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Money Mistakes Report 2022

Find out the biggest financial blunders Aussies are guilty of.

Mistakes are a part of life, and when it comes to money, we all lose balance once in a while. Whether it's grappling with debt, struggling to avoid online shopping or not knowing how to get a better deal, most of us have slipped up with our finances at least once.

Money Mistakes Report findings

  • 36% of Australians are embarrassed about their bank account balance
  • 29% of Australians confess they are bad with money
  • 70% of Australians have made a money mistake

How do Australians feel about their finances?

Money can't buy happiness and it's certainly not a marker of one's worth, but stigma and shame undoubtedly underpin many people's relationship with money. More than 1 in 3 Australians (36%) feel embarrassed by their bank account balance. This includes 19% who admit their balance is shocking and a further 17% who are embarrassed but making progress.

Nearly half (48%) said they aren't embarrassed by their cash position but admit it could be better, while 16% confidently declare their balance is impressive. The data shows men are more proud of their money than women; 21% of men think their bank balance is admirable compared to 13% of women.

There is also a generational divide when it comes to money pride. More than half (54%) of generation Z Aussies admit to feeling ashamed of the money in their account compared to just 16% of baby boomers.

Do Aussies think they are good with money?

They say confidence is key, but with money management, it's important to understand where we can do better. More than 1 in 4 Australians (29%) confess they are bad with money, according to Finder's research. This includes 18% who admit their financial skills are lacking, but they don't have much debt and 7% who claim to need help.

Just 1 in 5 (22%) Aussies describe themselves as being great with money. Again, there is an evident gender gap. Men (26%) are considerably more likely than women (18%) to believe their money skills are enviable. Meanwhile, women (10%) are more likely to say they need financial help than men (5%).

Young Aussies are the least confident in their money skills, suggesting age and experience could be correlated with perceived financial diligence. The research found 40% of generation Z say they aren't good with money, compared to just 23% of baby boomers.

What money mistakes have Aussies made?

Everyone slips up once in a while. Whether it's overspending on Friday night drinks, missing a credit card repayment or being hostage to a swarm of subscription services, we've all been there. Nearly 3 in 4 (70%) of Australians own up to making a money mistake at some point according to Finder's research.

Splurging on the sales came in as the top money mistake made by Australians, with 34% admitting to having spent too much money shopping. In second place comes falling into credit card debt, with 24% of Aussies having committed this common slip-up. More than 1 in 5 (22%) admit to having spent too much money at bars, pubs or clubs.

Once again, older Australians are the most confident in their financial skills. Just over half (51%) of baby boomers proclaim they haven't made any money mistakes compared to just 15% of generation Z and 18% of millennials (generation Y). Generation Z are the most likely to have spent too much money on shopping (49%), going out to bars or pubs (34%), ordering food delivery (29%) and on subscription services (24%).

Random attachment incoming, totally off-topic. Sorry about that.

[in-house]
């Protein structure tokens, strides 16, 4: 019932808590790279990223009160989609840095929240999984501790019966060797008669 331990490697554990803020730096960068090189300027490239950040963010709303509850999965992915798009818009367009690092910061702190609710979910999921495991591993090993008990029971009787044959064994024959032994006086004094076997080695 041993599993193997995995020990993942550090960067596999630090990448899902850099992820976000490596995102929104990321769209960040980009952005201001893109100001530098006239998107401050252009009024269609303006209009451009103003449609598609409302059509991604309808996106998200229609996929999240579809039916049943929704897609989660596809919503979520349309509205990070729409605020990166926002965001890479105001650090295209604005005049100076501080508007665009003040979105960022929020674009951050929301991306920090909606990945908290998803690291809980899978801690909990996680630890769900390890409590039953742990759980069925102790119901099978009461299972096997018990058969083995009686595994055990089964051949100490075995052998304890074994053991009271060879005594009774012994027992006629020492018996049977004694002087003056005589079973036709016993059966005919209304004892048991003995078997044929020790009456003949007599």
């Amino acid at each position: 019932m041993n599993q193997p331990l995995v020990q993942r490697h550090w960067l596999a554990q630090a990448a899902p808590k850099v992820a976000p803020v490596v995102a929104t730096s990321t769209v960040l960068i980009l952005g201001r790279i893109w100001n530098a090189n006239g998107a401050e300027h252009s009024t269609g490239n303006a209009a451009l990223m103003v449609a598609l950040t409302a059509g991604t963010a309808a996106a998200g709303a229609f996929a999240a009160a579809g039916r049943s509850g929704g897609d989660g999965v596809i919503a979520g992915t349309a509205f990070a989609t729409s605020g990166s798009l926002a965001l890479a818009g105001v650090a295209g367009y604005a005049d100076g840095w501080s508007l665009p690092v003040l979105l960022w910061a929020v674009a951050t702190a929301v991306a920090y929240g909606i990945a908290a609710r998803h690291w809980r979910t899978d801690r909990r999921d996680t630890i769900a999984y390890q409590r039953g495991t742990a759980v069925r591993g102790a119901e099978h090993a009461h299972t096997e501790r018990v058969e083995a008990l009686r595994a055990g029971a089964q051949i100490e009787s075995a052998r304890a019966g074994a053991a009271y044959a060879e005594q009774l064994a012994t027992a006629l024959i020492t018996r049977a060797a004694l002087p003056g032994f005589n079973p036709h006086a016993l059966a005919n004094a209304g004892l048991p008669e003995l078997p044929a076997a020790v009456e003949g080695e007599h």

However, when it comes to credit card debt, millennials take first place, with 29% having made this mistake. Millennials are also the most likely to have taken out a bad loan (11%) or overpaid for a house (9%). Meanwhile, generation X take the prize for most likely to pay their bills late (23%).

How to boost your financial fitness

Swap the spreadsheets for apps. Budgeting your money can be complex. Using calculators and spreadsheets to calculate your income and expenses is time-consuming and, frankly, boring. These days, there are money management apps, like the Finder app, that do the hard yards for you. Plug in your bank account details and you can see all your money in a single place – including any upcoming bills.

Renegotiate your salary. Improving your financial fitness means not just taking care of your expenses, but also working to boost your income. If you think you've earned a pay raise or you're not being paid fairly, it's probably time for a chat with your boss. Do your research on what others in similar roles in your industry are being paid, and put together a case on why you should receive a raise. Remember, if you don't ask, you won't receive – so ask!

Invest for the long haul. Investing is one of the best ways to grow your wealth over time. It might sound scary and complicated, but it's actually simpler than you think. Share trading apps like eToro and Superhero make it easier than ever to buy and sell shares online – just beware of brokerage fees. Remember that no investment is a guaranteed profit, but diversifying your investments across different stocks and industries, and having a long-term outlook, will help to protect you from losses.

Ditch your underperforming super fund. Saying goodbye to your underperforming super fund is one of the best things you can do for yourself. Switching to a low-fee, high-performing fund will have an enormous impact on your wealth in retirement, and it's actually easy to do. Look for funds where fees are no more than 1% of your balance per year and with strong performance over the past 5 years.

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